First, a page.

James Orbesen is the author of the forthcoming book Gud Dog: Examining Grant Morrison and Frank Quitely's We3, as well as a professor living in Chicago. His work has appeared in The Atlantic, Salon, Jacobin, Booklist, The New Humanism, Bookslut, TriQuarterly, and elsewhere.
Craven, Freddy, and That Dream in Your Head | 8 Sep 2015 // 8:02 PM
Wes Craven let Freddy Krueger into our world. With the director now departed, what remains of his monster in our minds?
Paul Verhoeven's Authenticity Came to Light at Chicago's Logan Arcade | 5 Jul 2015 // 9:04 PM
Some works by Paul Verhoeven, a director known for satire, were shown in an ironic setting this summer. The result was an earnestness soaked in blood.
The 10 Films in 'Attack of the Killer B's' Replicates the Ethos of B-films Rather Well | 11 Nov 2015 // 8:10 PM
In B-films such as these, there’s usually something there to be found, a something resulting from a film’s flaws, rather than its flawlessness.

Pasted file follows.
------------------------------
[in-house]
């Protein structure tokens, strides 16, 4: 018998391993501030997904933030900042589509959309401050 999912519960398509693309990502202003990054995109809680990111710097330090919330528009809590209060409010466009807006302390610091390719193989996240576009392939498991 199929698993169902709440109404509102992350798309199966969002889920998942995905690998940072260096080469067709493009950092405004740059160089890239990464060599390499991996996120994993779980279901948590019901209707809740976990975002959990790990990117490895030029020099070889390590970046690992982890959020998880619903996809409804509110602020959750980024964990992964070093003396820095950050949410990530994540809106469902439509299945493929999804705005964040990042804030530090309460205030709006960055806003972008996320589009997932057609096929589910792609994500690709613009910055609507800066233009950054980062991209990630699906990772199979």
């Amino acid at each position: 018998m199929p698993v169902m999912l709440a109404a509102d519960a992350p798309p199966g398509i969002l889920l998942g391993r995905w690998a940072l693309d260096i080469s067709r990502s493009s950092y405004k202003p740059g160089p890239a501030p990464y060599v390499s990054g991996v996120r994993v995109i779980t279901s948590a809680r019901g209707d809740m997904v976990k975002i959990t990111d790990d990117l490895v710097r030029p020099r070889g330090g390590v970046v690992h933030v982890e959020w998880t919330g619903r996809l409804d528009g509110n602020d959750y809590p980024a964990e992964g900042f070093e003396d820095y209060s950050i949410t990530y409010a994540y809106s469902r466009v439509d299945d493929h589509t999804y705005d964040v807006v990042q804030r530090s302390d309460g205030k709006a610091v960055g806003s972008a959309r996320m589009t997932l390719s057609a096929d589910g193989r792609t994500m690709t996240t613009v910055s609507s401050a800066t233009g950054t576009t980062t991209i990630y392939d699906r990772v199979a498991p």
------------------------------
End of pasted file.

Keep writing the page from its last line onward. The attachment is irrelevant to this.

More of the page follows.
The Word of the Day Is Legacy, As in Pee-wee Herman's Legacy | 19 Oct 2015 // 8:10 PM
In an era of TV antiheroes, of irony, grittiness, postmodern sensibilities galore, a character like Pee-wee Herman, emphasized in Pee-wee’s Playhouse: Christmas Special, is cutting edge.
Eight Films That Defied Their Low Budgets | 10 Sep 2015 // 4:27 AM
Money isn't everything, although in film making it counts for a lot. These eight films defy their minuscule budgets.
Eight Films That Didn't Deserve Their Initial Reception | 14 Jul 2015 // 3:56 AM
There are films that slipped through the cracks, not finding their stride upon release. Either these films baffled critics, were ignored by audiences, or became subjected to the whims of a cruel market.